I developed a recipe for a similar type of lacto-fermented pickle in The Food of Taiwan, this one using the base of a mustard green bunch. The process is simple, and it’s just like making sauerkraut or kimchi (without the spices). It’s essentially salted and left to ferment in its own salty liquids about a week until pungent. I’ve been making sauerkraut lately, using up half-heads of cabbage and lacto-fermenting them with purely salt and its own juices in a jar. So when I had a craving for zha cai rou si mian I wondered if the similarly funky, lacto-fermented cabbage (sauerkraut) would be an apt substitute for zha cai to toss along with the shredded pork. Turns out it did the trick just great.

Boneless pork cutlets are cut to thin strips

And I’m sharing it now, for my #ImmigrationIsTasty post. I’ve been much too remiss to share authentic and esoteric Chinese or Taiwanese recipes on this blog. I mostly stuck with dishes that most Americans had already heard of, opting for chicken or beef, or ingredients popular in this country and for this audience. I’m not sure why anymore. It’s about time we brought more of the favorites out of the immigrant closet, because if I think it’s really good, then chances are other people will, too. No matter if they’ve seen it before or not. That’s how we develop a cuisine after all, and that’s how we always have.

Assembling the ingredients for the noodle soup

Zha Cai Rou Si Mian with Pickled Cabbage (Sauerkraut) instead of Zha Cai
(makes 2 servings)

1/2 lb pork shoulder or tenderloin, sliced to thin strips against the grain
1/2 teaspoon cornstarch
1 teaspoon soy sauce
1 teaspoon sesame oil
dash of salt and white pepper
2 bundles Asian wheat noodles (can be dried or fresh, egg or non-egg, whichever thickness you like)
1 tablespoon neutral oil (such as vegetable or peanut)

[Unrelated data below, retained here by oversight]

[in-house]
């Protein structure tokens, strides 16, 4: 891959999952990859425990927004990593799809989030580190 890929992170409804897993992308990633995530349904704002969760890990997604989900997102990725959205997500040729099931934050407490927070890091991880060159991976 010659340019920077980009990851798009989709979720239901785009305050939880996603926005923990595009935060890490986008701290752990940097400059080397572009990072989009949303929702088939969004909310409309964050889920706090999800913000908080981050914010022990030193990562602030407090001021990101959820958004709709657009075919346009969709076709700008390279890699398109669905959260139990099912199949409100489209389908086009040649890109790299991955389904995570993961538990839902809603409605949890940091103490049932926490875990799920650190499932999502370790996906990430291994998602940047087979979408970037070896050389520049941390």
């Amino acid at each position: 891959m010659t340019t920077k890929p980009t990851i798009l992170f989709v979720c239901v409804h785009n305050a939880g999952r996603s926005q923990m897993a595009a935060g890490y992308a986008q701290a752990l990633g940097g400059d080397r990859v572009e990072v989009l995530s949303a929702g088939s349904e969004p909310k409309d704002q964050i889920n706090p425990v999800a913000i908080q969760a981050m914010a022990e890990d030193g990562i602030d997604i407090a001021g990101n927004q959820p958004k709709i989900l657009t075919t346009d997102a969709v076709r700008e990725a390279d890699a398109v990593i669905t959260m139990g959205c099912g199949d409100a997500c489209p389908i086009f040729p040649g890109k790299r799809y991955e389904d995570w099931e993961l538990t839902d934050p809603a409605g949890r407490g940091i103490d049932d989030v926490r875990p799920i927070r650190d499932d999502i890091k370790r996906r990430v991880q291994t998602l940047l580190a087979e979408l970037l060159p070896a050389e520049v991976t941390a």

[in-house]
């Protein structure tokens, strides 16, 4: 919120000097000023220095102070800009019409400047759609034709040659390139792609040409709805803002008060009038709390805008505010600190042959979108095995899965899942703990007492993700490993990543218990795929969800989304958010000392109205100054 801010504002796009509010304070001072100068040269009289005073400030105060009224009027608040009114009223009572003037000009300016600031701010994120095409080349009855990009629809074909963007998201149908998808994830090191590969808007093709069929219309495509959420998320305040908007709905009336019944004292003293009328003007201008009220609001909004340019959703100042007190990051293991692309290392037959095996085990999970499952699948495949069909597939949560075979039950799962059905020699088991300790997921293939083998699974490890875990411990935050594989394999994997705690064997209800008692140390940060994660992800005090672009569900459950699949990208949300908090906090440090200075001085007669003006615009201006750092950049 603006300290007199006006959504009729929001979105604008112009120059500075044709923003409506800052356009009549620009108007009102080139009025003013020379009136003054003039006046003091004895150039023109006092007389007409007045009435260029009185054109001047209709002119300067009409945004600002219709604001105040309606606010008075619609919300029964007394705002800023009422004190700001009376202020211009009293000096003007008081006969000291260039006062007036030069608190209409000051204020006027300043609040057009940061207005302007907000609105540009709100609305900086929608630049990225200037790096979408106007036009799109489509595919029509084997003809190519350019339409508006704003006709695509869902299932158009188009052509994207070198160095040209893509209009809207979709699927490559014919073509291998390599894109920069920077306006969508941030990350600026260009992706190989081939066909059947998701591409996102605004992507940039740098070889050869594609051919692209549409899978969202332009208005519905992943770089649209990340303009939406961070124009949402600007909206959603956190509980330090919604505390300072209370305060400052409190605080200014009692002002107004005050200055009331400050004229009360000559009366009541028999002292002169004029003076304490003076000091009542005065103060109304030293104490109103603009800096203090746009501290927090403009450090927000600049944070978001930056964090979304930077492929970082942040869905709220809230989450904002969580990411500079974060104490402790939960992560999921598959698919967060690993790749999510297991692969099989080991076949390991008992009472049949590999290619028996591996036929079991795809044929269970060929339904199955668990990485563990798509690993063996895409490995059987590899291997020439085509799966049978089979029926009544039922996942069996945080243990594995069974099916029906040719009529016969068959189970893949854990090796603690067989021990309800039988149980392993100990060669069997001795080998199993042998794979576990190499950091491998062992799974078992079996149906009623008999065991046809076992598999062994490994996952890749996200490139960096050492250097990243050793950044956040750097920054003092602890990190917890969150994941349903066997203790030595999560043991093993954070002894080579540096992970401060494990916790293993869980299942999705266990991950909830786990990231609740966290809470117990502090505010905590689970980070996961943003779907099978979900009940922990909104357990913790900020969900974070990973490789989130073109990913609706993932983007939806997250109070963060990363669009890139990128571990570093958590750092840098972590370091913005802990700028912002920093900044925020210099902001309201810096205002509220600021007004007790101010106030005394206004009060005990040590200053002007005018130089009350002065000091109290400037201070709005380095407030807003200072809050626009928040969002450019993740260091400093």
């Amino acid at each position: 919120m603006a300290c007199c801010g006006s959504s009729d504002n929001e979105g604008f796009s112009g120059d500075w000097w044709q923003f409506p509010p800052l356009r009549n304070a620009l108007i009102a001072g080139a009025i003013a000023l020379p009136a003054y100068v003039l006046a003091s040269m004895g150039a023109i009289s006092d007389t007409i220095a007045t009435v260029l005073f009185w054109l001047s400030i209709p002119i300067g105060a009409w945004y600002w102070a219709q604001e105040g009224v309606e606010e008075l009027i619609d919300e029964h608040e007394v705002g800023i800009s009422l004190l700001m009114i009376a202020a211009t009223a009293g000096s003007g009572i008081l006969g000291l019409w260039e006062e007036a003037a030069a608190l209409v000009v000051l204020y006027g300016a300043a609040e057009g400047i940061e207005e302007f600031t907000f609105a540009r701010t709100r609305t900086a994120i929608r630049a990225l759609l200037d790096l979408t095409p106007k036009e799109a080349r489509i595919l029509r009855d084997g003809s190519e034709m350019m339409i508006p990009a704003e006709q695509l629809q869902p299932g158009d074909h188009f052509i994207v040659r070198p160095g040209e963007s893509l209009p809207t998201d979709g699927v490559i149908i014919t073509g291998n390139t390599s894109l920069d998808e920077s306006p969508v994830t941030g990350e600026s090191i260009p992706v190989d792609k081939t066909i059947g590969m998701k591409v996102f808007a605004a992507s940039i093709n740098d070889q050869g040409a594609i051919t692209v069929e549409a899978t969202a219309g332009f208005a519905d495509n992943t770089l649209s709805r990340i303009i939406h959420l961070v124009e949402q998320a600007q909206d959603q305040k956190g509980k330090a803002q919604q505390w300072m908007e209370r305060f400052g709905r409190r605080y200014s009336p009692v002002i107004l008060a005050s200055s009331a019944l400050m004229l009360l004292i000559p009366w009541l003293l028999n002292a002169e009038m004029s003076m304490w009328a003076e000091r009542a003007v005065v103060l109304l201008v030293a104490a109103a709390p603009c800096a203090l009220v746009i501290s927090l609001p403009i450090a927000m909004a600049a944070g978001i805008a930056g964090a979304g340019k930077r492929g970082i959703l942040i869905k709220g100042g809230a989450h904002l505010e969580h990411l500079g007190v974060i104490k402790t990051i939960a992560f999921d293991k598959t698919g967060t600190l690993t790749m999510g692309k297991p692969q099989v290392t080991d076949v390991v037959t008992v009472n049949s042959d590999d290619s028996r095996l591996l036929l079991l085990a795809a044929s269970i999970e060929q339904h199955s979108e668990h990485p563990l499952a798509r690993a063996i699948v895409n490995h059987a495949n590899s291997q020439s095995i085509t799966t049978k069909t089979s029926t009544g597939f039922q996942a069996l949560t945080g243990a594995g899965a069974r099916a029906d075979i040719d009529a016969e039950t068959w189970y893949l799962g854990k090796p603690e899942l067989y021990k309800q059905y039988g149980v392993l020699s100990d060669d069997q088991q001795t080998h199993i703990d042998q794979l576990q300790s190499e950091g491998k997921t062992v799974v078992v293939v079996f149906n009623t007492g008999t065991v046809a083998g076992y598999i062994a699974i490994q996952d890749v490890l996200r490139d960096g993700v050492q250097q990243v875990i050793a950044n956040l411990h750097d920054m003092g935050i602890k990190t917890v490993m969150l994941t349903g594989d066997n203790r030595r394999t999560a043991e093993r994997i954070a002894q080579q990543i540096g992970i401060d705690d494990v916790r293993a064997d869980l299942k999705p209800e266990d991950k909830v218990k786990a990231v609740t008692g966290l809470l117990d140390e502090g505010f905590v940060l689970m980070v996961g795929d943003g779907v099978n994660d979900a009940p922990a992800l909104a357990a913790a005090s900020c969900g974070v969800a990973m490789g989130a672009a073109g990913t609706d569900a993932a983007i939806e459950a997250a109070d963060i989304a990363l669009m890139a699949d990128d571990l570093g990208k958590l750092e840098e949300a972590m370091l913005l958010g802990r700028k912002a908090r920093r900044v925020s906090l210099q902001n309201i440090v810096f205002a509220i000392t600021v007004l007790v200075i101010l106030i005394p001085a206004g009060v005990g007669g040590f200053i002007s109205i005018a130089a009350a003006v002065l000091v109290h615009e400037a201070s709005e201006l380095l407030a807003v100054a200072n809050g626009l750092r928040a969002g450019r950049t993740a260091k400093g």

for the soup:
4 cups chicken or pork stock (preferably homemade)
2 teaspoons sha-cha sauce (optional, or substitute with another type of chili sauce)
1 cup sauerkraut (or zha cai if you have it, or cut up some kimchi into slivers)
2 scallions, chopped (optional)
soy sauce to taste

Combine the pork with the cornstarch, soy sauce, sesame oil and a pinch each of salt and white pepper. Let marinate at least 20 minutes or up to 1 day in the refrigerator.

Cook the noodles according to the instructions on the package. Meanwhile, heat the tablespoon of neutral oil in a saucepan or wok. Once hot and sizzling, add the marinated pork and stir immediately to break up. Continue to cook until just lightly browned and thoroughly cooked through, about 2 minutes. Remove from heat.

Drain the noodles once cooked. In another pot, bring the stock to a boil. Divide hot stock into 2 noodle bowls and stir in the optional sha-cha sauce or chili sauce. Taste and add soy sauce to taste. Divide the cooked noodles amongst the two bowls, and top each with half the cooked pork, sauerkraut or pickled vegetables, and chopped scallions. Serve immediately.

Cost Calculator
(for 2 servings)

2 bundles Asian noodles: $0.50
1/2 lb pork tenderloin: $2.00
1 cup homemade sauerkraut: $0.50
4 cups homemade chicken stock: $1.00
2 scallions: $0.25
2 teaspoons sha-cha sauce: $0.50
2-3 teaspoons soy sauce and 1 teaspoon sesame oil: $0.25
salt, white pepper, 1/2 teaspoon cornstarch, 1 tablespoon neutral oil: $0.25

Total: $5.25

Health Factor

Five brownie points: This is a cozy, cold-weather-perfect comfort food much like homemade chicken noodle soup. It gets extra points in both flavor and health benefits for the lacto-fermented cabbage, which has probiotic qualities in addition to all the nutrients found in that cabbage to begin with. That should help you digest and balance out the fatty pork and carb-y noodles.

Green Factor

Six maple leaves: Even though it’s a meat-based noodle soup, it has an even ratio of pork to vegetables as a topping, and it’s a typically great way to use leftover bits or scraps of pork. (Instead of pork, I made another bowl of this same noodle soup topped with leftover shreds of roast chicken, the same chicken that the stock was made with as well.) So use what you have, and when possible, pickle your own cabbage or other seasonal vegetables instead of buying canned. It’ll save those unused scraps of veggies from going to the trash, as well as be a fun project or stand-in for your favorite ethnic pickled vegetable, as it were.